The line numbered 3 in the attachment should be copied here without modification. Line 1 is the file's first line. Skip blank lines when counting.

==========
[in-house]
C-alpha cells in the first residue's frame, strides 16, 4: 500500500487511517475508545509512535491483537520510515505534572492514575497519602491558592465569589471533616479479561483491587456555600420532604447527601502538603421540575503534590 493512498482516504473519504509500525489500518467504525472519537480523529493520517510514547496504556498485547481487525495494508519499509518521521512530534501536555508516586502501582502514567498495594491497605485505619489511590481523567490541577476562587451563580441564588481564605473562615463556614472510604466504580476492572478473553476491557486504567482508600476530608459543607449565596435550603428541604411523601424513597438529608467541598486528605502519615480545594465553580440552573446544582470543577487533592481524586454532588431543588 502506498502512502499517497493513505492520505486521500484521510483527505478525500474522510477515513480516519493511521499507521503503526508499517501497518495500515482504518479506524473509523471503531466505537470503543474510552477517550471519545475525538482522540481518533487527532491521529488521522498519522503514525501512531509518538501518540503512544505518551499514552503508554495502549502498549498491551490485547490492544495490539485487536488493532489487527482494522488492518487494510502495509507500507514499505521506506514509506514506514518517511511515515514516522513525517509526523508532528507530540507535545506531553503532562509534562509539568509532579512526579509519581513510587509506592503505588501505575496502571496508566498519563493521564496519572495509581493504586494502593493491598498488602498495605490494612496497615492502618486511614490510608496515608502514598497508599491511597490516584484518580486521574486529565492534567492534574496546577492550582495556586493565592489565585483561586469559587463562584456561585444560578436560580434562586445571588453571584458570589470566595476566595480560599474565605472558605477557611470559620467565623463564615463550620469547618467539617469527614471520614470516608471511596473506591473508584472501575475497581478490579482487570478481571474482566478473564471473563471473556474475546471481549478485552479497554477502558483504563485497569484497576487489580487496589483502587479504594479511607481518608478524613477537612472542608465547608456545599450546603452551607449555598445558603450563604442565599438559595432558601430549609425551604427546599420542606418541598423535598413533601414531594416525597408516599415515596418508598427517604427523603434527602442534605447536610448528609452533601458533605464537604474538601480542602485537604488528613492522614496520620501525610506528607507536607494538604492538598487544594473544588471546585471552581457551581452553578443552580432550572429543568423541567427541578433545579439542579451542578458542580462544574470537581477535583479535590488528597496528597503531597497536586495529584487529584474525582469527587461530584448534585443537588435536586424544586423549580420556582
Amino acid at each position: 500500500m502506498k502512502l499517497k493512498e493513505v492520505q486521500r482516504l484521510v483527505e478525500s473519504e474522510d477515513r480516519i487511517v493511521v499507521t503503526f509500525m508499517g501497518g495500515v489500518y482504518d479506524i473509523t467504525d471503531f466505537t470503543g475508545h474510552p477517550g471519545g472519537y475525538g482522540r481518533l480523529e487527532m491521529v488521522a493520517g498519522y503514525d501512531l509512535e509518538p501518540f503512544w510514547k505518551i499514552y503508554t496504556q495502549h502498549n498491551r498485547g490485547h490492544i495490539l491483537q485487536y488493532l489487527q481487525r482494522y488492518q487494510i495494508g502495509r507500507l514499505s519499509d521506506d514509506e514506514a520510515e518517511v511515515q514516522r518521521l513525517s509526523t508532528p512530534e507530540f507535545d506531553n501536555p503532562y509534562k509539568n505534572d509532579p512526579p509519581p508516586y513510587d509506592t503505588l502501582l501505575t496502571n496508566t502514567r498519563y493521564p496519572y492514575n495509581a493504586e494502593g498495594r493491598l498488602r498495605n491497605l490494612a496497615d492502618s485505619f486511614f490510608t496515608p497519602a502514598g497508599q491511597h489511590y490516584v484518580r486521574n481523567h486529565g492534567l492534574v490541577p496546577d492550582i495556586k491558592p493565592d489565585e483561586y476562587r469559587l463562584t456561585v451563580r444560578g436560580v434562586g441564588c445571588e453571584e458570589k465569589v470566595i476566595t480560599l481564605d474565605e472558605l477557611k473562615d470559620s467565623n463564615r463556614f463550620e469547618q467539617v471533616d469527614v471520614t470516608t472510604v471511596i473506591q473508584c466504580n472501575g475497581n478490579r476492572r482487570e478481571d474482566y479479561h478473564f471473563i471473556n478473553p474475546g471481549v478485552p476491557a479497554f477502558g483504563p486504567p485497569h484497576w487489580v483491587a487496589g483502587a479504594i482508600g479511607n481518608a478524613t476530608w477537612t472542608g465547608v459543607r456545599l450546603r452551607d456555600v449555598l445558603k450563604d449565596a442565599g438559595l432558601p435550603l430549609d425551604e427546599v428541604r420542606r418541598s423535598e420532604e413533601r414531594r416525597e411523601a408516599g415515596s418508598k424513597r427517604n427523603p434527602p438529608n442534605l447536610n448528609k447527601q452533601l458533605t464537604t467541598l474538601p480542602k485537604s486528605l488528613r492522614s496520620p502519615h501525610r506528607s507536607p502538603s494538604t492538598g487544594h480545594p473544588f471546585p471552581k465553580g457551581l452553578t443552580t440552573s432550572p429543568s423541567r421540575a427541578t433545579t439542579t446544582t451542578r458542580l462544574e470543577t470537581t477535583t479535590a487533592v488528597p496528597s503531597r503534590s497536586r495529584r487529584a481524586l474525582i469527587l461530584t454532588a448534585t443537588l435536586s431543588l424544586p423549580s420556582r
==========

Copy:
Amino acid at each position: 500500500m502506498k502512502l499517497k493512498e493513505v492520505q486521500r482516504l484521510v483527505e478525500s473519504e474522510d477515513r480516519i487511517v493511521v499507521t503503526f509500525m508499517g501497518g495500515v489500518y482504518d479506524i473509523t467504525d471503531f466505537t470503543g475508545h474510552p477517550g471519545g472519537y475525538g482522540r481518533l480523529e487527532m491521529v488521522a493520517g498519522y503514525d501512531l509512535e509518538p501518540f503512544w510514547k505518551i499514552y503508554t496504556q495502549h502498549n498491551r498485547g490485547h490492544i495490539l491483537q485487536y488493532l489487527q481487525r482494522y488492518q487494510i495494508g502495509r507500507l514499505s519499509d521506506d514509506e514506514a520510515e518517511v511515515q514516522r518521521l513525517s509526523t508532528p512530534e507530540f507535545d506531553n501536555p503532562y509534562k509539568n505534572d509532579p512526579p509519581p508516586y513510587d509506592t503505588l502501582l501505575t496502571n496508566t502514567r498519563y493521564p496519572y492514575n495509581a493504586e494502593g498495594r493491598l498488602r498495605n491497605l490494612a496497615d492502618s485505619f486511614f490510608t496515608p497519602a502514598g497508599q491511597h489511590y490516584v484518580r486521574n481523567h486529565g492534567l492534574v490541577p496546577d492550582i495556586k491558592p493565592d489565585e483561586y476562587r469559587l463562584t456561585v451563580r444560578g436560580v434562586g441564588c445571588e453571584e458570589k465569589v470566595i476566595t480560599l481564605d474565605e472558605l477557611k473562615d470559620s467565623n463564615r463556614f463550620e469547618q467539617v471533616d469527614v471520614t470516608t472510604v471511596i473506591q473508584c466504580n472501575g475497581n478490579r476492572r482487570e478481571d474482566y479479561h478473564f471473563i471473556n478473553p474475546g471481549v478485552p476491557a479497554f477502558g483504563p486504567p485497569h484497576w487489580v483491587a487496589g483502587a479504594i482508600g479511607n481518608a478524613t476530608w477537612t472542608g465547608v459543607r456545599l450546603r452551607d456555600v449555598l445558603k450563604d449565596a442565599g438559595l432558601p435550603l430549609d425551604e427546599v428541604r420542606r418541598s423535598e420532604e413533601r414531594r416525597e411523601a408516599g415515596s418508598k424513597r427517604n427523603p434527602p438529608n442534605l447536610n448528609k447527601q452533601l458533605t464537604t467541598l474538601p480542602k485537604s486528605l488528613r492522614s496520620p502519615h501525610r506528607s507536607p502538603s494538604t492538598g487544594h480545594p473544588f471546585p471552581k465553580g457551581l452553578t443552580t440552573s432550572p429543568s423541567r421540575a427541578t433545579t439542579t446544582t451542578r458542580l462544574e470543577t470537581t477535583t479535590a487533592v488528597p496528597s503531597r503534590s497536586r495529584r487529584a481524586l474525582i469527587l461530584t454532588a448534585t443537588l435536586s431543588l424544586p423549580s420556582r